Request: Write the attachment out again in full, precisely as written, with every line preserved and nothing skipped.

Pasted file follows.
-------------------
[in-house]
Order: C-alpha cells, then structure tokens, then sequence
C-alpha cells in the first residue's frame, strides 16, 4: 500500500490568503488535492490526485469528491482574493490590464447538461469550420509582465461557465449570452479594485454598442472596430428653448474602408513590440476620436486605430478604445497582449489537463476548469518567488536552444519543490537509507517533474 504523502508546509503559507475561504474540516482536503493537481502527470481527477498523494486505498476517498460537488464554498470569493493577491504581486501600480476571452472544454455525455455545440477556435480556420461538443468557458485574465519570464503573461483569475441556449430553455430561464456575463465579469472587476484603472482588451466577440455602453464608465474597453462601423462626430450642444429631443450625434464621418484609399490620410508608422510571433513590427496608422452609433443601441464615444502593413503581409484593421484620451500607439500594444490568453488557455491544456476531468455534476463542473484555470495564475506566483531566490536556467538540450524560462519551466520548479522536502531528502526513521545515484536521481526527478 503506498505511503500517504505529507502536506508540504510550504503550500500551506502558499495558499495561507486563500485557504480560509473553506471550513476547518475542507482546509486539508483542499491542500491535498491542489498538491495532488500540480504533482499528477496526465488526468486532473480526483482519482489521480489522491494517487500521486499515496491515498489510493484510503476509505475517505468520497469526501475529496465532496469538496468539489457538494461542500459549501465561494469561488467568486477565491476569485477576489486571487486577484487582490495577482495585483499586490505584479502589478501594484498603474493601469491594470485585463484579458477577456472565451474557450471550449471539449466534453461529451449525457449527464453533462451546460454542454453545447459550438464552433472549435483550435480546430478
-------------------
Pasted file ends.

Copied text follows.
[in-house]
Order: C-alpha cells, then structure tokens, then sequence
C-alpha cells in the first residue's frame, strides 16, 4: 500500500490568503488535492490526485469528491482574493490590464447538461469550420509582465461557465449570452479594485454598442472596430428653448474602408513590440476620436486605430478604445497582449489537463476548469518567488536552444519543490537509507517533474 504523502508546509503559507475561504474540516482536503493537481502527470481527477498523494486505498476517498460537488464554498470569493493577491504581486501600480476571452472544454455525455455545440477556435480556420461538443468557458485574465519570464503573461483569475441556449430553455430561464456575463465579469472587476484603472482588451466577440455602453464608465474597453462601423462626430450642444429631443450625434464621418484609399490620410508608422510571433513590427496608422452609433443601441464615444502593413503581409484593421484620451500607439500594444490568453488557455491544456476531468455534476463542473484555470495564475506566483531566490536556467538540450524560462519551466520548479522536502531528502526513521545515484536521481526527478 503506498505511503500517504505529507502536506508540504510550504503550500500551506502558499495558499495561507486563500485557504480560509473553506471550513476547518475542507482546509486539508483542499491542500491535498491542489498538491495532488500540480504533482499528477496526465488526468486532473480526483482519482489521480489522491494517487500521486499515496491515498489510493484510503476509505475517505468520497469526501475529496465532496469538496468539489457538494461542500459549501465561494469561488467568486477565491476569485477576489486571487486577484487582490495577482495585483499586490505584479502589478501594484498603474493601469491594470485585463484579458477577456472565451474557450471550449471539449466534453461529451449525457449527464453533462451546460454542454453545447459550438464552433472549435483550435480546430478